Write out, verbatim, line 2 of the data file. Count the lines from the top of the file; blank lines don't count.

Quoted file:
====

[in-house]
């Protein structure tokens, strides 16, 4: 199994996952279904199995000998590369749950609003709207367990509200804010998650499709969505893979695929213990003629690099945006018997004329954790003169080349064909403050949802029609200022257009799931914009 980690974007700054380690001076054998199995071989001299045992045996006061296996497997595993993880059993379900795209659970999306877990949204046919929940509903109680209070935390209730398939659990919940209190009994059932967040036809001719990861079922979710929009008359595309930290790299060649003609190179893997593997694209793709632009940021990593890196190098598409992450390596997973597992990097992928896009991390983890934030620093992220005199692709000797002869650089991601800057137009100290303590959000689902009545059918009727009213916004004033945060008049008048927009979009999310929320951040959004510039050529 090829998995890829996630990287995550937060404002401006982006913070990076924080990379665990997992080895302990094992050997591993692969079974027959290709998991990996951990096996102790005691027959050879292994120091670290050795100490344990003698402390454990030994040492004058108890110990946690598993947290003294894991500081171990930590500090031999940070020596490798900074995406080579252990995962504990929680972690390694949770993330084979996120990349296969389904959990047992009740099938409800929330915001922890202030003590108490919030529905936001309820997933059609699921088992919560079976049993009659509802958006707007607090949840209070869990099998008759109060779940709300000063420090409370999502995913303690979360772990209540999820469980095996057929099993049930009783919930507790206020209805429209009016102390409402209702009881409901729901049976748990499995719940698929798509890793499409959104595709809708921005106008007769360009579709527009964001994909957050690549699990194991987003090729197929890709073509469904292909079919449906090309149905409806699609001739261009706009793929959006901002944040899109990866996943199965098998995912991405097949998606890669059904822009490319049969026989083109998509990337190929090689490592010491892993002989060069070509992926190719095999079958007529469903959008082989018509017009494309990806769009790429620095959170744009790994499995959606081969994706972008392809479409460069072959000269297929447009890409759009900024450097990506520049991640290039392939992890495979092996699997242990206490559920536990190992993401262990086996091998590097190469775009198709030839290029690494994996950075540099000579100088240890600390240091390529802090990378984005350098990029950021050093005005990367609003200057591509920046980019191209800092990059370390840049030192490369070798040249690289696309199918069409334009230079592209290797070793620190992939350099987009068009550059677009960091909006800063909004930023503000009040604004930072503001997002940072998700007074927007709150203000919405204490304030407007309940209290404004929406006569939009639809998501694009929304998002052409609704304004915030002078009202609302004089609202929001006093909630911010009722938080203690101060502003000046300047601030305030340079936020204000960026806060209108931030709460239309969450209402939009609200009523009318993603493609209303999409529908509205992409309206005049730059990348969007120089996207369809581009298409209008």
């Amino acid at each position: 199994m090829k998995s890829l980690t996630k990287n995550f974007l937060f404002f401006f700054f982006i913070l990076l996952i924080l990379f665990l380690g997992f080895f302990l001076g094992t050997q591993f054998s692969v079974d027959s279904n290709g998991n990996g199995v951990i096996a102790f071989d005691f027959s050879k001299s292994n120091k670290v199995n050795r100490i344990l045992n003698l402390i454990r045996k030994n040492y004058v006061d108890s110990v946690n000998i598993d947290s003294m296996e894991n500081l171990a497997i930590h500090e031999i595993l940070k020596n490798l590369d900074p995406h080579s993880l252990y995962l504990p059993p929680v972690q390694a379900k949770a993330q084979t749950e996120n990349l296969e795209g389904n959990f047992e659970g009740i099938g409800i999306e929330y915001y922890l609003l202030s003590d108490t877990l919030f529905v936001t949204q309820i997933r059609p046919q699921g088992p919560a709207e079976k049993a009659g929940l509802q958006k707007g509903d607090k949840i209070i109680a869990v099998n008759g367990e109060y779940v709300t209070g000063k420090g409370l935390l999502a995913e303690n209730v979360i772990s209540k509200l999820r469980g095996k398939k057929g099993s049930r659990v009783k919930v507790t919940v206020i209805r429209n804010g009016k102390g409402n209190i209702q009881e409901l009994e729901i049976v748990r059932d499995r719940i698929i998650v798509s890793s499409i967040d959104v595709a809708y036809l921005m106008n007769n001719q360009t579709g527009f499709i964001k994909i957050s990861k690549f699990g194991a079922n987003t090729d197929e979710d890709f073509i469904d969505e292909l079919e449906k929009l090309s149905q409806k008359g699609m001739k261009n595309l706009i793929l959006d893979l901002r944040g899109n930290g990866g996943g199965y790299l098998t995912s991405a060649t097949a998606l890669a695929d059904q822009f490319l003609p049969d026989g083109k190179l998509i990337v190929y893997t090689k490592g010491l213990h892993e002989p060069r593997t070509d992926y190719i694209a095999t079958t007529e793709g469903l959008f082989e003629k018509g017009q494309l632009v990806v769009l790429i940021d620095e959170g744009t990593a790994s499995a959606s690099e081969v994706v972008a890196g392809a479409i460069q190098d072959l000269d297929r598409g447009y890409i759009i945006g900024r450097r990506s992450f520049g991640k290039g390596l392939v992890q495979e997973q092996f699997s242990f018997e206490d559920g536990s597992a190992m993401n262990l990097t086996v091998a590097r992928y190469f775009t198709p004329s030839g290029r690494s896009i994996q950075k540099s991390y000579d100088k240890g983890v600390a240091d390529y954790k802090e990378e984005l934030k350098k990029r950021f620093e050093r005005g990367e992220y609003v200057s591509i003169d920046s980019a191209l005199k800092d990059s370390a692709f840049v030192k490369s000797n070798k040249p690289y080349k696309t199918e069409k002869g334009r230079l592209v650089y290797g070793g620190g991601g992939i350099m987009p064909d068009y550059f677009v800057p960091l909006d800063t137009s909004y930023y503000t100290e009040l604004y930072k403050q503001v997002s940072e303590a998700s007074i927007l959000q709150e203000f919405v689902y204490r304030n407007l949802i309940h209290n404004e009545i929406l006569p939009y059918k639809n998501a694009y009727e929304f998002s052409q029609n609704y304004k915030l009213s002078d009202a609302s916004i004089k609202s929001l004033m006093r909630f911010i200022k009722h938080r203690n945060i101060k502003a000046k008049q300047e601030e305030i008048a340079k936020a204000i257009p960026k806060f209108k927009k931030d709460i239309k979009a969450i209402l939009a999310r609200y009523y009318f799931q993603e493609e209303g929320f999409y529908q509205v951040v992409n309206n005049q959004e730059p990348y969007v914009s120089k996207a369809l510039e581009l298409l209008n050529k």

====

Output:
């Protein structure tokens, strides 16, 4: 199994996952279904199995000998590369749950609003709207367990509200804010998650499709969505893979695929213990003629690099945006018997004329954790003169080349064909403050949802029609200022257009799931914009 980690974007700054380690001076054998199995071989001299045992045996006061296996497997595993993880059993379900795209659970999306877990949204046919929940509903109680209070935390209730398939659990919940209190009994059932967040036809001719990861079922979710929009008359595309930290790299060649003609190179893997593997694209793709632009940021990593890196190098598409992450390596997973597992990097992928896009991390983890934030620093992220005199692709000797002869650089991601800057137009100290303590959000689902009545059918009727009213916004004033945060008049008048927009979009999310929320951040959004510039050529 090829998995890829996630990287995550937060404002401006982006913070990076924080990379665990997992080895302990094992050997591993692969079974027959290709998991990996951990096996102790005691027959050879292994120091670290050795100490344990003698402390454990030994040492004058108890110990946690598993947290003294894991500081171990930590500090031999940070020596490798900074995406080579252990995962504990929680972690390694949770993330084979996120990349296969389904959990047992009740099938409800929330915001922890202030003590108490919030529905936001309820997933059609699921088992919560079976049993009659509802958006707007607090949840209070869990099998008759109060779940709300000063420090409370999502995913303690979360772990209540999820469980095996057929099993049930009783919930507790206020209805429209009016102390409402209702009881409901729901049976748990499995719940698929798509890793499409959104595709809708921005106008007769360009579709527009964001994909957050690549699990194991987003090729197929890709073509469904292909079919449906090309149905409806699609001739261009706009793929959006901002944040899109990866996943199965098998995912991405097949998606890669059904822009490319049969026989083109998509990337190929090689490592010491892993002989060069070509992926190719095999079958007529469903959008082989018509017009494309990806769009790429620095959170744009790994499995959606081969994706972008392809479409460069072959000269297929447009890409759009900024450097990506520049991640290039392939992890495979092996699997242990206490559920536990190992993401262990086996091998590097190469775009198709030839290029690494994996950075540099000579100088240890600390240091390529802090990378984005350098990029950021050093005005990367609003200057591509920046980019191209800092990059370390840049030192490369070798040249690289696309199918069409334009230079592209290797070793620190992939350099987009068009550059677009960091909006800063909004930023503000009040604004930072503001997002940072998700007074927007709150203000919405204490304030407007309940209290404004929406006569939009639809998501694009929304998002052409609704304004915030002078009202609302004089609202929001006093909630911010009722938080203690101060502003000046300047601030305030340079936020204000960026806060209108931030709460239309969450209402939009609200009523009318993603493609209303999409529908509205992409309206005049730059990348969007120089996207369809581009298409209008």